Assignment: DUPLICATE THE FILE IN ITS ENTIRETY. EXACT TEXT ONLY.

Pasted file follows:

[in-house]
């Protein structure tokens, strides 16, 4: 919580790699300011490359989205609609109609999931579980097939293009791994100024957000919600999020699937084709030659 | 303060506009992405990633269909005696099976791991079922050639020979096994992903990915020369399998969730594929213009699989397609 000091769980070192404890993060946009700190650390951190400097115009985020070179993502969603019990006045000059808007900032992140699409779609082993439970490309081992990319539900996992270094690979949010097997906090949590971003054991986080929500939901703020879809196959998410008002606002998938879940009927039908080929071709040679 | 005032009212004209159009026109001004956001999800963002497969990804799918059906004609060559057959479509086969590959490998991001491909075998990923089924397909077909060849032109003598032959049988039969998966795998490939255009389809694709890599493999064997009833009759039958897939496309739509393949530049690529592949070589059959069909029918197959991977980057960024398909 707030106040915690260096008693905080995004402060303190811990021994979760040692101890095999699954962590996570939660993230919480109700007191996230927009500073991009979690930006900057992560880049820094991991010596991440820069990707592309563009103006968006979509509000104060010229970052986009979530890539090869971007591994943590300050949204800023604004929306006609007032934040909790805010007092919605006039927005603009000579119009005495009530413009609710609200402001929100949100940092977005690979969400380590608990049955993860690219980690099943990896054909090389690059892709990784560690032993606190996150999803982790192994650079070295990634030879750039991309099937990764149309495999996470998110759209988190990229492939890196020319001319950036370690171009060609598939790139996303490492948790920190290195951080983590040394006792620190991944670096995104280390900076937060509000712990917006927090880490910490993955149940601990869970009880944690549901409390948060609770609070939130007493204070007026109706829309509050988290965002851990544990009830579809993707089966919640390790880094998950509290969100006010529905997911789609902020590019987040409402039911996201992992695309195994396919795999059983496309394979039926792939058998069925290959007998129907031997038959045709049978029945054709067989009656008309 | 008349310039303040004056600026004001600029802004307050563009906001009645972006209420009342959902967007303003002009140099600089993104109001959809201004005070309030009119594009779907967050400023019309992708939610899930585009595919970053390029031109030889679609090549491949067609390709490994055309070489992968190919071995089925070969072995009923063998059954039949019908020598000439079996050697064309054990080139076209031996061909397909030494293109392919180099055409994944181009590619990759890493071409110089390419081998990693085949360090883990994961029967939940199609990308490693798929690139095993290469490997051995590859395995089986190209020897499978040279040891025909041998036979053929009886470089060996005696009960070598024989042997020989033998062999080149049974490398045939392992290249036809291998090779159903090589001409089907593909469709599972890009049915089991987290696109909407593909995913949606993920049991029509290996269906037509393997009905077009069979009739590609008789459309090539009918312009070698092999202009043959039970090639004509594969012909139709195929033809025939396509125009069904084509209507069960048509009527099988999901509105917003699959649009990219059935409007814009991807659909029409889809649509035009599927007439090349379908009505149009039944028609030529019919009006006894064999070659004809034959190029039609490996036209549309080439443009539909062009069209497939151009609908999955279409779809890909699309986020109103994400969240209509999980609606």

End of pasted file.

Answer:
[in-house]
């Protein structure tokens, strides 16, 4: 919580790699300011490359989205609609109609999931579980097939293009791994100024957000919600999020699937084709030659 | 303060506009992405990633269909005696099976791991079922050639020979096994992903990915020369399998969730594929213009699989397609 000091769980070192404890993060946009700190650390951190400097115009985020070179993502969603019990006045000059808007900032992140699409779609082993439970490309081992990319539900996992270094690979949010097997906090949590971003054991986080929500939901703020879809196959998410008002606002998938879940009927039908080929071709040679 | 005032009212004209159009026109001004956001999800963002497969990804799918059906004609060559057959479509086969590959490998991001491909075998990923089924397909077909060849032109003598032959049988039969998966795998490939255009389809694709890599493999064997009833009759039958897939496309739509393949530049690529592949070589059959069909029918197959991977980057960024398909 707030106040915690260096008693905080995004402060303190811990021994979760040692101890095999699954962590996570939660993230919480109700007191996230927009500073991009979690930006900057992560880049820094991991010596991440820069990707592309563009103006968006979509509000104060010229970052986009979530890539090869971007591994943590300050949204800023604004929306006609007032934040909790805010007092919605006039927005603009000579119009005495009530413009609710609200402001929100949100940092977005690979969400380590608990049955993860690219980690099943990896054909090389690059892709990784560690032993606190996150999803982790192994650079070295990634030879750039991309099937990764149309495999996470998110759209988190990229492939890196020319001319950036370690171009060609598939790139996303490492948790920190290195951080983590040394006792620190991944670096995104280390900076937060509000712990917006927090880490910490993955149940601990869970009880944690549901409390948060609770609070939130007493204070007026109706829309509050988290965002851990544990009830579809993707089966919640390790880094998950509290969100006010529905997911789609902020590019987040409402039911996201992992695309195994396919795999059983496309394979039926792939058998069925290959007998129907031997038959045709049978029945054709067989009656008309 | 008349310039303040004056600026004001600029802004307050563009906001009645972006209420009342959902967007303003002009140099600089993104109001959809201004005070309030009119594009779907967050400023019309992708939610899930585009595919970053390029031109030889679609090549491949067609390709490994055309070489992968190919071995089925070969072995009923063998059954039949019908020598000439079996050697064309054990080139076209031996061909397909030494293109392919180099055409994944181009590619990759890493071409110089390419081998990693085949360090883990994961029967939940199609990308490693798929690139095993290469490997051995590859395995089986190209020897499978040279040891025909041998036979053929009886470089060996005696009960070598024989042997020989033998062999080149049974490398045939392992290249036809291998090779159903090589001409089907593909469709599972890009049915089991987290696109909407593909995913949606993920049991029509290996269906037509393997009905077009069979009739590609008789459309090539009918312009070698092999202009043959039970090639004509594969012909139709195929033809025939396509125009069904084509209507069960048509009527099988999901509105917003699959649009990219059935409007814009991807659909029409889809649509035009599927007439090349379908009505149009039944028609030529019919009006006894064999070659004809034959190029039609490996036209549309080439443009539909062009069209497939151009609908999955279409779809890909699309986020109103994400969240209509999980609606």